A life not worth $1500 a month?

Stop-deportation-white(1)

An young man is going to be deported to his likely death - to save the country $1500 a month.

The Dominion Post reported on 30 January that Aucklander Sanil Kumar, originally from Fiji, who depends on daily dialysis and is waiting for a kidney transplant has been given what the paper euphemistically calls an ‘ultimatum’: either he leaves or he will be deported.

For Kumar it won’t make a difference what the government calls it, because as the article explains, either way it will be his death sentence. He will neither be able to receive dialysis nor a transplant in Fiji.

Despite Kumar having a job (and therefore paying taxes), family members volunteering as kidney donors and supporters being busy raising money for the operation, Immigration NZ insists that Kumar is a burden to society and must go. The paper quotes an Immigration bureaucrat who calls herself the “acting compliance operations manager” as saying that the $1500 per month for his dialysis is too much to pay for a life: “all migrants must have an acceptable standard of health to minimise costs and demands on New Zealand's health services.” If they don’t minimise costs enough, they get the boot – no matter what the consequences. Such is the rationale of NZ’s immigration policy.

Kumar is not the only person to be deported from NZ. Since 2010, around 2500 people have been kicked out, the vast majority of them to Pacific countries. Almost 200 of them were under the age of 18. There are no official figures about how many of them were sick, but it is safe to assume that Kumar's is not the first case of this kind.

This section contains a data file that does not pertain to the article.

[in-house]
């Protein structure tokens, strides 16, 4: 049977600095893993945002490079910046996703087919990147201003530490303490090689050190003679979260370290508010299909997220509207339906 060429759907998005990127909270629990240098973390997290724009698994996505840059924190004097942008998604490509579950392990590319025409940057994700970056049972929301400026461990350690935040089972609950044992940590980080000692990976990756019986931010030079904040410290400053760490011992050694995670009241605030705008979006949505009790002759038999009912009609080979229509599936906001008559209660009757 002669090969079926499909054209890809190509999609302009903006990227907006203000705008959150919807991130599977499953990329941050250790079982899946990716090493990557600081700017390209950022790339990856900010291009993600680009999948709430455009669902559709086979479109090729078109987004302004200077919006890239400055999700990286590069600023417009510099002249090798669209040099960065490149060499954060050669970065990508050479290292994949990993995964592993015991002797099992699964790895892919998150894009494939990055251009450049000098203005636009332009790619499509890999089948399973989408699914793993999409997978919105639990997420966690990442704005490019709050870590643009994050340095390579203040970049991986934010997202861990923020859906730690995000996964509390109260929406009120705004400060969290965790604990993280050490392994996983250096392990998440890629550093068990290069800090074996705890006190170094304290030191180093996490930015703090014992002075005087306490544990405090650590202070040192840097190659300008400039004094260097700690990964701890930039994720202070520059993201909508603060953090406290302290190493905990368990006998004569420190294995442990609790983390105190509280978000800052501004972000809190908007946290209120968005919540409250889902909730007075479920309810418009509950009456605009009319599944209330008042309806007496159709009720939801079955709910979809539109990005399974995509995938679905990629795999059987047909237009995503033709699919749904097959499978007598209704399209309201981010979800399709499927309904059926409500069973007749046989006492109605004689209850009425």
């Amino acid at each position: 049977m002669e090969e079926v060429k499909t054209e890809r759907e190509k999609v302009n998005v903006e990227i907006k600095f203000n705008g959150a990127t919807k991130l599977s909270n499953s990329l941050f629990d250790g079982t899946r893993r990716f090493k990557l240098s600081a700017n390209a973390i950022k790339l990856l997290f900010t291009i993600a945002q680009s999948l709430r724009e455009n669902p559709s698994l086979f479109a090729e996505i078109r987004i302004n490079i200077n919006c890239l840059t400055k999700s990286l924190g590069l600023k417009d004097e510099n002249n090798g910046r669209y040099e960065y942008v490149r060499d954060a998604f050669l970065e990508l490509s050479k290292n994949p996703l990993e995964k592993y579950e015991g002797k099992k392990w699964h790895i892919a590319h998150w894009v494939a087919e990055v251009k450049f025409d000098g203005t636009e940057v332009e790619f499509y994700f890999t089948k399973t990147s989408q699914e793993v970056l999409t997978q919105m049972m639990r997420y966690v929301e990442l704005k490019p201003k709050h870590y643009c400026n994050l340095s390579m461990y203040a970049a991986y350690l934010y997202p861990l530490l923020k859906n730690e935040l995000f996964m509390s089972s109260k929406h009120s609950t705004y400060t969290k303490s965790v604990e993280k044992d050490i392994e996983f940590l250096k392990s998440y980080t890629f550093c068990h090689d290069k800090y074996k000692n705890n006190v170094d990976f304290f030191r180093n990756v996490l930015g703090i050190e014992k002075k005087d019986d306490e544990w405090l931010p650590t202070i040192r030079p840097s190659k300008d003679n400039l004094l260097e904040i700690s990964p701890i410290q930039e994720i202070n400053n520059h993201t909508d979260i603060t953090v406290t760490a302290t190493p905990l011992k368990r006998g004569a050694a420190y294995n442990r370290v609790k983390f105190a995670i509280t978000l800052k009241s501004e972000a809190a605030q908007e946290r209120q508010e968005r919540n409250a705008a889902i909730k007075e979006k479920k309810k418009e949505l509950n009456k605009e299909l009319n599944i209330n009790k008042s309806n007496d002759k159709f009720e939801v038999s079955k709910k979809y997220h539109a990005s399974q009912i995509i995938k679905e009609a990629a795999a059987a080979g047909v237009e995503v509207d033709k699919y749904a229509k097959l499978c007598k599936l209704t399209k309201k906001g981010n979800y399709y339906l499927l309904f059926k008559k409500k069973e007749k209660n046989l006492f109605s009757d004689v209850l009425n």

Kumar’s family is selling raffle tickets to raise funds for his treatment in the hope that some “compliance manager” at the Ministry of Business, Innovation and Employment (of which Immigration NZ is a part) will consider this a sufficient effort to minimise the cost of Kumar’s existence. The Dompost article ends with listing ways to donate money to help save his live. We think it is political pressure that needs to be applied to not only save Kumar’s live but also others. The Immigration Minister Michael Woodhouse (whose favourite movie is “Die Hard”, according to his facebook page) can be contacted at M.Woodhouse@parliament.govt.nz.

No One Is Illegal

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Facing the prospect of being deported to your death because of medical conditions is definitely not new - over the years this has been the reality for many people. Facing deportation because of dialysis costs is too common - in many Pasifika countries there is no access to dialysis. Just last year there was the case of a 50 year old Tongan woman fighting a deportation order to death: http://tvnz.co.nz/content/221927/2591764/article.html
Deportations must stop.

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